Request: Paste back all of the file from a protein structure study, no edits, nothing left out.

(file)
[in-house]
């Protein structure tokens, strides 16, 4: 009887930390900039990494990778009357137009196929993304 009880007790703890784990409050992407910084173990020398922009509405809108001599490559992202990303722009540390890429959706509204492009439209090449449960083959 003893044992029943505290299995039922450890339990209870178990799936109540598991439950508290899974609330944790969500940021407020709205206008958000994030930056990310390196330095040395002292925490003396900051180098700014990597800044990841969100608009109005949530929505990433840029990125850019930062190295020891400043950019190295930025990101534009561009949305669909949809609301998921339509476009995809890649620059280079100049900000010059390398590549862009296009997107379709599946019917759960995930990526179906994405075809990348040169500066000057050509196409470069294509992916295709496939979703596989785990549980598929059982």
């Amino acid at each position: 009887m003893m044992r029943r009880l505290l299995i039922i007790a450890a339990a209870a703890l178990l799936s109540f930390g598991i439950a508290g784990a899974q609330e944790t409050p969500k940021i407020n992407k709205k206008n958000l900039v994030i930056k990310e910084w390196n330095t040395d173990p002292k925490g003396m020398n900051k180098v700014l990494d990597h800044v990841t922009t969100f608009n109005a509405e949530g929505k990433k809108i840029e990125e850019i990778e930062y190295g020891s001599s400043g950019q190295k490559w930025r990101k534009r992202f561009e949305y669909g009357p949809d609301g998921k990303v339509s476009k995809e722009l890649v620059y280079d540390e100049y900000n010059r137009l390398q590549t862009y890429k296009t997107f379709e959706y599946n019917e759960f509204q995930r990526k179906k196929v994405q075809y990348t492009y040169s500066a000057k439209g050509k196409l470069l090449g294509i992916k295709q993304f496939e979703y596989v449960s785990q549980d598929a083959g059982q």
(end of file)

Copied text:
[in-house]
């Protein structure tokens, strides 16, 4: 009887930390900039990494990778009357137009196929993304 009880007790703890784990409050992407910084173990020398922009509405809108001599490559992202990303722009540390890429959706509204492009439209090449449960083959 003893044992029943505290299995039922450890339990209870178990799936109540598991439950508290899974609330944790969500940021407020709205206008958000994030930056990310390196330095040395002292925490003396900051180098700014990597800044990841969100608009109005949530929505990433840029990125850019930062190295020891400043950019190295930025990101534009561009949305669909949809609301998921339509476009995809890649620059280079100049900000010059390398590549862009296009997107379709599946019917759960995930990526179906994405075809990348040169500066000057050509196409470069294509992916295709496939979703596989785990549980598929059982």
């Amino acid at each position: 009887m003893m044992r029943r009880l505290l299995i039922i007790a450890a339990a209870a703890l178990l799936s109540f930390g598991i439950a508290g784990a899974q609330e944790t409050p969500k940021i407020n992407k709205k206008n958000l900039v994030i930056k990310e910084w390196n330095t040395d173990p002292k925490g003396m020398n900051k180098v700014l990494d990597h800044v990841t922009t969100f608009n109005a509405e949530g929505k990433k809108i840029e990125e850019i990778e930062y190295g020891s001599s400043g950019q190295k490559w930025r990101k534009r992202f561009e949305y669909g009357p949809d609301g998921k990303v339509s476009k995809e722009l890649v620059y280079d540390e100049y900000n010059r137009l390398q590549t862009y890429k296009t997107f379709e959706y599946n019917e759960f509204q995930r990526k179906k196929v994405q075809y990348t492009y040169s500066a000057k439209g050509k196409l470069l090449g294509i992916k295709q993304f496939e979703y596989v449960s785990q549980d598929a083959g059982q």